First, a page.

In what is seen as a surprising decision, the five-member National Labor Relations Board announced Monday that Northwestern’s football players cannot become the first college team to form a union, as the board unanimously voted not to assert its jurisdiction in the matter.
“In the decision, the Board held that asserting jurisdiction would not promote labor stability due to the nature and structure of NCAA Division I Football Bowl Subdivision (FBS),” the NLRB announced in a statement. “By statute the Board does not have jurisdiction over state-run colleges and universities, which constitute 108 of the roughly 125 FBS teams. In addition, every school in the Big Ten, except Northwestern, is a state-run institution. As the NCAA and conference maintain substantial control over individual teams, the Board held that asserting jurisdiction over a single team would not promote stability in labor relations across the league.”
However, the NLRB said that its decision does not “preclude reconsideration of this issue in the future.”
In a statement, a Northwestern spokesman said the school was “pleased” by the NLRB decision.
“Northwestern considers its students who participate in NCAA Division I sports, including those who receive athletic scholarships, to be students, first and foremost,” the statement continued. “We applaud our players for bringing national attention to these important issues, but we believe strongly that unionization and collective bargaining are not the appropriate methods to address the concerns raised by student-athletes. We are pleased that the NLRB has agreed with the University’s position.”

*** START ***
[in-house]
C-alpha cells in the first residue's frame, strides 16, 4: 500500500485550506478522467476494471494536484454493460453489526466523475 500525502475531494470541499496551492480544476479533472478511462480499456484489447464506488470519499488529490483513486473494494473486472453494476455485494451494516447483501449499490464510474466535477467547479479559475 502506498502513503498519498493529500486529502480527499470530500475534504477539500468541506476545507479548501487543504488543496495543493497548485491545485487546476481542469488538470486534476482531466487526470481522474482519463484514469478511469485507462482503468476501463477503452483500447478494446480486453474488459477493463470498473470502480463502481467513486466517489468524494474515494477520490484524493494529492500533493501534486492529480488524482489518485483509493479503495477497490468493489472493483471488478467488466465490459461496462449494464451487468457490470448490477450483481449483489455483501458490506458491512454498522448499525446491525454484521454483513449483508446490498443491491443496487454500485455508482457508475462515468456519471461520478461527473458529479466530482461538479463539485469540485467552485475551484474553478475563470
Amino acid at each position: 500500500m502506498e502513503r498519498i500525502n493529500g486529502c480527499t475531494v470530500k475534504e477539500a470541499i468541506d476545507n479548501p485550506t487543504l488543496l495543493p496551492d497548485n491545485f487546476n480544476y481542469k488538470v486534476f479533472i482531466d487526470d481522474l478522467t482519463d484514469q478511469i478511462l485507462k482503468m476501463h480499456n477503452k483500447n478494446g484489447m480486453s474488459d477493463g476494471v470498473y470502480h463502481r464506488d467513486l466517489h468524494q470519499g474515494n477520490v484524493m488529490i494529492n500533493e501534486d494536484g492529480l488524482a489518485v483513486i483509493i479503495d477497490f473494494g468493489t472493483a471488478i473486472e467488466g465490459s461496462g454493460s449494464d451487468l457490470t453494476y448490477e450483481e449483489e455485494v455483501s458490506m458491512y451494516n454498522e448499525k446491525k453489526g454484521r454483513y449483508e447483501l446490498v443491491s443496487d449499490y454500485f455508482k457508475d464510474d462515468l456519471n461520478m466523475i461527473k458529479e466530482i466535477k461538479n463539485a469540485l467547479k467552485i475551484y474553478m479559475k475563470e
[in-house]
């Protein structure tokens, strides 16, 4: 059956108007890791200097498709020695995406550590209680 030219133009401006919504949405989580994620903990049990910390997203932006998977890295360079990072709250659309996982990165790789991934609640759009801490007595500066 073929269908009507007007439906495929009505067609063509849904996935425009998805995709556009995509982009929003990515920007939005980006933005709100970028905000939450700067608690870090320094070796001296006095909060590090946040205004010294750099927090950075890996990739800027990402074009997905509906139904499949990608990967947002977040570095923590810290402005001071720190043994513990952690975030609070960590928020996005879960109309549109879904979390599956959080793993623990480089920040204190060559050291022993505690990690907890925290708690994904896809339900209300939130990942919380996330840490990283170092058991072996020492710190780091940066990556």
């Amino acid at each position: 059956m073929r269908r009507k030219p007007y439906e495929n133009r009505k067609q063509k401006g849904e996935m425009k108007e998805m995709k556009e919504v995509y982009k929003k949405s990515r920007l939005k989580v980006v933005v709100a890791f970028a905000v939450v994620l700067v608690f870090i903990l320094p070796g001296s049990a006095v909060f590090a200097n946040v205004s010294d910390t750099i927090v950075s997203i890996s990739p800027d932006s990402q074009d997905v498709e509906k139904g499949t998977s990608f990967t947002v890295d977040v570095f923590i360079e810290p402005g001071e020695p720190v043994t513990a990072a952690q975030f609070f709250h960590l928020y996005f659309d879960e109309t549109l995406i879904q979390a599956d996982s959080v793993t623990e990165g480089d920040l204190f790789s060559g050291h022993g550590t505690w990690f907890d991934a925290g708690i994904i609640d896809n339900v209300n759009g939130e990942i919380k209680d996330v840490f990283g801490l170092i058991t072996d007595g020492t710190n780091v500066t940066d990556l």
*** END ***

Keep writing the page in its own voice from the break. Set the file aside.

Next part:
The decision was a clear victory for the NCAA, as Northwestern’s players have no recourse for an appeal through the NLRB. Had the board affirmed a 2014 decision made by a regional director, it would have opened the door for players to unionize at many other universities and permanently altered the college-sports landscape. As the Chicago Tribune noted last week, “state labor boards traditionally have followed NLRB decisions.”
But in some states — such as Virginia — the state’s public employees do not have collective bargaining rights, meaning football players in those states would not be allowed to unionize no matter the NLRB’s decision. The NLRB cited such disparities as a reason behind its decision, saying a vote in favor of Northwestern’s players could tip the balance of power toward programs that were allowed to unionize.
However, the NLRB made it clear that it was not ruling on the central question brought up in the case: Should college athletes be considered university employees, especially those who generate substantial revenue?
Northwestern’s football players gained preliminary approval to unionize in March 2014 when Peter Ohr, the NLRB’s regional director in Chicago, ruled that they qualified as employees under federal law in part because of the revenue they generate for the school. The Wildcats then voted on whether they wanted to be represented by the College Athletes Players Association, or CAPA, a union financially backed by the United Steelworkers.